I’m kind of disappointed with the past weekend’s hikes. Plans almost always fall short of expectations during execution, and these were no exception. You just can’t make chicken salad out of chicken sh*t, as this fellow I used to work with once commented.

Saturday morning was supposed to start with a bird watching nature hike in Dyke Marsh, hosted by a member of the Friends of Dyke Marsh, a nonprofit organization dedicated to saving Dyke Marsh from being lost to the ever-changing course of the Potomac River. Unfortunately, despite the sunny 65-degree day, the host decided it was too muddy and declined to take the group bird watching, so I had to substitute a walk along the Mount Vernon Trail. A 5-mile hike was the result; probably a disappointment to those who signed up to see and learn about the birds that inhabit the marsh, rather than just getting some exercise.

Sunday I planned a 6.5 mile hike to Roosevelt Island, starting from Fort C.F. Smith park. The island is pleasant enough during the spring and summer, but during the winter it is drab, gray and brown. I’m not a big fan of Roosevelt Island anyway, because its small parking lot is almost always full. (That’s why we had to start at Fort C.F. Smith.) But to make things worse, both Fort C.F. Smith’s and Roosevelt Island’s Calvinfacilities were locked for the winter, despite website entries to the contrary. There was a single portable toilet at Roosevelt Island, which wasn’t of much use to a group of 50-odd people: you’d have to wait almost an hour for everyone to have a turn, and setting a shorter arbitrary time limit to wait would just make things worse for those who weren’t at the front of the line. Needless to say, one of the hikers just couldn’t resist taking me to task about this, as if there was something I could do about it. There’s always someone anxious to point out the hole in the donut.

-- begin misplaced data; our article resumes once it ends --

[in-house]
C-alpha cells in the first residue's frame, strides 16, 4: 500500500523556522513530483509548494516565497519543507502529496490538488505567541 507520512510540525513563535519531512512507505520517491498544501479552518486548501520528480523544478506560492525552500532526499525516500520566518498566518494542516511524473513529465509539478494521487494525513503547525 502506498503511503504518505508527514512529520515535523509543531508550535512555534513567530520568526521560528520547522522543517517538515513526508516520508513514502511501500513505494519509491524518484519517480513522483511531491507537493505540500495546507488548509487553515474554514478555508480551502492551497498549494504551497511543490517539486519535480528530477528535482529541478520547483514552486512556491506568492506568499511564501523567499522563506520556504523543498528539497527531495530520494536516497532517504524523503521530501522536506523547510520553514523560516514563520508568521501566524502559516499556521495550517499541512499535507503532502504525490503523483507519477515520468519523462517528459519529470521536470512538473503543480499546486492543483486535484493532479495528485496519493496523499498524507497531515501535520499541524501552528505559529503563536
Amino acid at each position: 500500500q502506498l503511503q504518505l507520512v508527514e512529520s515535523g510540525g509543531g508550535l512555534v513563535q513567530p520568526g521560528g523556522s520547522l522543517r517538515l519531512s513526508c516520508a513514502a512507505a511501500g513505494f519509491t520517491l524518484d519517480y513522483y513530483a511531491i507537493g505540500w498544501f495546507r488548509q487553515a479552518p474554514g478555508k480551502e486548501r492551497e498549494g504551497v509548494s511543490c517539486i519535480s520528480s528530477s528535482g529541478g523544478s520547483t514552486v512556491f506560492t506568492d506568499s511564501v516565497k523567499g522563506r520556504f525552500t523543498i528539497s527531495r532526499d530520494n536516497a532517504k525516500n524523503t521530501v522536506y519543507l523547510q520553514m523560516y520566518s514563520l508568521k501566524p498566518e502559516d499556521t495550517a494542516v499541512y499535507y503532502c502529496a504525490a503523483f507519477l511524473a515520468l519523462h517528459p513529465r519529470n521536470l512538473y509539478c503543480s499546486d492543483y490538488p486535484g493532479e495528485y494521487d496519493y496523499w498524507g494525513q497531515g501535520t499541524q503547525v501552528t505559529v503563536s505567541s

Incidentally, the statue of Theodore Roosevelt on the island, with its archetypical demagogic pose, is amazingly similar to statues of a few other notable persons. I suppose that’s not too surprising: all of them appealed to the emotions of the masses and sometimes had to break eggs in order to make an omelet, as the saying goes.

I’ll be happier when spring finally arrives, and all the closed facilities reopen. Plans tend to work better when you have something to work with.

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2 Responses to Disappointment

  1. Jet Eliot says:

    The Dyke Marsh host sounds like a wimp…

  2. John M says:

    She would rather we just go away: their principal interest isn’t birds, but lobbying Congress to fund restoration of the marsh to the area it occupied in 1937, at a taxpayer cost of up to $40 million. We’re trying again this Saturday with a different host from that bunch, but even if it goes off, I suspect we’ll hear more about lobbying than loons.

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